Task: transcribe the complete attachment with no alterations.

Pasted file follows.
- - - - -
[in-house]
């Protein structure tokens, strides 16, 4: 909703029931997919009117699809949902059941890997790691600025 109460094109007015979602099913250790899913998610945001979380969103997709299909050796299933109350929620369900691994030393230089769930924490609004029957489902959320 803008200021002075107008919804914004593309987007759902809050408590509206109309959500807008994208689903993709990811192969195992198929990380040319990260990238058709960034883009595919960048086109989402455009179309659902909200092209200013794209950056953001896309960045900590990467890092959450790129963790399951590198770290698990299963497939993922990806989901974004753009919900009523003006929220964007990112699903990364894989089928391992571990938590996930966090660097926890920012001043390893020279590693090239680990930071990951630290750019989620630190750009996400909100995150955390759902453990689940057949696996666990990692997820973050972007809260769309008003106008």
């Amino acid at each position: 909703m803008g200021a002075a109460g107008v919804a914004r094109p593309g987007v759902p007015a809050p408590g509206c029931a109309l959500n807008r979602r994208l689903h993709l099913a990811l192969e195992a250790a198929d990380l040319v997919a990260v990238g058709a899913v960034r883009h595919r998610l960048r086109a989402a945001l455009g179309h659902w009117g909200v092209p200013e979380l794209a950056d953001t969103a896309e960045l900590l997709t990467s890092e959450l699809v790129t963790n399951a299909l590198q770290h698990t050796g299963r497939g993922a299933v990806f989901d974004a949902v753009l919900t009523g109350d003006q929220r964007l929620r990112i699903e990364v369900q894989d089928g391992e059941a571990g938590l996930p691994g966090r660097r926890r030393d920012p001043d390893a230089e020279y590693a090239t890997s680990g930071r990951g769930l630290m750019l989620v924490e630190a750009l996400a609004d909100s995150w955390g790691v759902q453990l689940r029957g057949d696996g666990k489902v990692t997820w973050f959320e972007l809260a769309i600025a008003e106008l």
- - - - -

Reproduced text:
[in-house]
């Protein structure tokens, strides 16, 4: 909703029931997919009117699809949902059941890997790691600025 109460094109007015979602099913250790899913998610945001979380969103997709299909050796299933109350929620369900691994030393230089769930924490609004029957489902959320 803008200021002075107008919804914004593309987007759902809050408590509206109309959500807008994208689903993709990811192969195992198929990380040319990260990238058709960034883009595919960048086109989402455009179309659902909200092209200013794209950056953001896309960045900590990467890092959450790129963790399951590198770290698990299963497939993922990806989901974004753009919900009523003006929220964007990112699903990364894989089928391992571990938590996930966090660097926890920012001043390893020279590693090239680990930071990951630290750019989620630190750009996400909100995150955390759902453990689940057949696996666990990692997820973050972007809260769309008003106008």
């Amino acid at each position: 909703m803008g200021a002075a109460g107008v919804a914004r094109p593309g987007v759902p007015a809050p408590g509206c029931a109309l959500n807008r979602r994208l689903h993709l099913a990811l192969e195992a250790a198929d990380l040319v997919a990260v990238g058709a899913v960034r883009h595919r998610l960048r086109a989402a945001l455009g179309h659902w009117g909200v092209p200013e979380l794209a950056d953001t969103a896309e960045l900590l997709t990467s890092e959450l699809v790129t963790n399951a299909l590198q770290h698990t050796g299963r497939g993922a299933v990806f989901d974004a949902v753009l919900t009523g109350d003006q929220r964007l929620r990112i699903e990364v369900q894989d089928g391992e059941a571990g938590l996930p691994g966090r660097r926890r030393d920012p001043d390893a230089e020279y590693a090239t890997s680990g930071r990951g769930l630290m750019l989620v924490e630190a750009l996400a609004d909100s995150w955390g790691v759902q453990l689940r029957g057949d696996g666990k489902v990692t997820w973050f959320e972007l809260a769309i600025a008003e106008l």